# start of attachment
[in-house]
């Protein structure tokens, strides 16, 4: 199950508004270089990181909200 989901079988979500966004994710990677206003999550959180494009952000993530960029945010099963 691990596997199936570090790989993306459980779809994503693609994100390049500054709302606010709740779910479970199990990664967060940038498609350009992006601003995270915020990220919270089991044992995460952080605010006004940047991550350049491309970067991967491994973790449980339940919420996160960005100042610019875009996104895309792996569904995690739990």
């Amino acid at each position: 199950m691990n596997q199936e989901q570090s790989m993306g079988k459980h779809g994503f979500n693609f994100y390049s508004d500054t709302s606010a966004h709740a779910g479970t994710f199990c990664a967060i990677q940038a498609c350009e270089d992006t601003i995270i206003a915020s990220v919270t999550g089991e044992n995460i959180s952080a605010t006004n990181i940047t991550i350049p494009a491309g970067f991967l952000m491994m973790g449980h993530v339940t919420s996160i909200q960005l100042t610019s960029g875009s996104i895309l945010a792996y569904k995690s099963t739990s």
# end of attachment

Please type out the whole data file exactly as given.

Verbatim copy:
[in-house]
């Protein structure tokens, strides 16, 4: 199950508004270089990181909200 989901079988979500966004994710990677206003999550959180494009952000993530960029945010099963 691990596997199936570090790989993306459980779809994503693609994100390049500054709302606010709740779910479970199990990664967060940038498609350009992006601003995270915020990220919270089991044992995460952080605010006004940047991550350049491309970067991967491994973790449980339940919420996160960005100042610019875009996104895309792996569904995690739990």
């Amino acid at each position: 199950m691990n596997q199936e989901q570090s790989m993306g079988k459980h779809g994503f979500n693609f994100y390049s508004d500054t709302s606010a966004h709740a779910g479970t994710f199990c990664a967060i990677q940038a498609c350009e270089d992006t601003i995270i206003a915020s990220v919270t999550g089991e044992n995460i959180s952080a605010t006004n990181i940047t991550i350049p494009a491309g970067f991967l952000m491994m973790g449980h993530v339940t919420s996160i909200q960005l100042t610019s960029g875009s996104i895309l945010a792996y569904k995690s099963t739990s």